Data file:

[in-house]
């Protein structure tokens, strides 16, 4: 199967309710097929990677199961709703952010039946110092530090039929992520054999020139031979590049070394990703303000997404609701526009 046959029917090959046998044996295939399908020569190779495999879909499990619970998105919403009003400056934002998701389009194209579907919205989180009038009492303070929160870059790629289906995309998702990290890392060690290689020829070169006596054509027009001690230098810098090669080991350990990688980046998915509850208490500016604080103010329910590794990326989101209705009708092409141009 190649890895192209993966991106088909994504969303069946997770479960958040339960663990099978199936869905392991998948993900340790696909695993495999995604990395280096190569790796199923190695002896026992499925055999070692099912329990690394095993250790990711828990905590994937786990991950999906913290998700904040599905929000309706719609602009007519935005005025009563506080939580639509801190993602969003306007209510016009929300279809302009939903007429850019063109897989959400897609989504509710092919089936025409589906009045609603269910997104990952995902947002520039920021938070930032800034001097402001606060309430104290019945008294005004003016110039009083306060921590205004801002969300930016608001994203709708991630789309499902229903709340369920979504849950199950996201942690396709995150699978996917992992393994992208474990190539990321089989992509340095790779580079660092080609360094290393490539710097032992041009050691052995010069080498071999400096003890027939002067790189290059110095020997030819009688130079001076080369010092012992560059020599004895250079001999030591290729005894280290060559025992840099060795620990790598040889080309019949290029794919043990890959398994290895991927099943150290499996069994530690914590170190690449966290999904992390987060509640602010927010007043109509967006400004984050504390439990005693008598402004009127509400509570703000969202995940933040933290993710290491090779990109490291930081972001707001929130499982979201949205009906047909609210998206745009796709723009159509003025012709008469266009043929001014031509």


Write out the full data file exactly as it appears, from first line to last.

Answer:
[in-house]
């Protein structure tokens, strides 16, 4: 199967309710097929990677199961709703952010039946110092530090039929992520054999020139031979590049070394990703303000997404609701526009 046959029917090959046998044996295939399908020569190779495999879909499990619970998105919403009003400056934002998701389009194209579907919205989180009038009492303070929160870059790629289906995309998702990290890392060690290689020829070169006596054509027009001690230098810098090669080991350990990688980046998915509850208490500016604080103010329910590794990326989101209705009708092409141009 190649890895192209993966991106088909994504969303069946997770479960958040339960663990099978199936869905392991998948993900340790696909695993495999995604990395280096190569790796199923190695002896026992499925055999070692099912329990690394095993250790990711828990905590994937786990991950999906913290998700904040599905929000309706719609602009007519935005005025009563506080939580639509801190993602969003306007209510016009929300279809302009939903007429850019063109897989959400897609989504509710092919089936025409589906009045609603269910997104990952995902947002520039920021938070930032800034001097402001606060309430104290019945008294005004003016110039009083306060921590205004801002969300930016608001994203709708991630789309499902229903709340369920979504849950199950996201942690396709995150699978996917992992393994992208474990190539990321089989992509340095790779580079660092080609360094290393490539710097032992041009050691052995010069080498071999400096003890027939002067790189290059110095020997030819009688130079001076080369010092012992560059020599004895250079001999030591290729005894280290060559025992840099060795620990790598040889080309019949290029794919043990890959398994290895991927099943150290499996069994530690914590170190690449966290999904992390987060509640602010927010007043109509967006400004984050504390439990005693008598402004009127509400509570703000969202995940933040933290993710290491090779990109490291930081972001707001929130499982979201949205009906047909609210998206745009796709723009159509003025012709008469266009043929001014031509």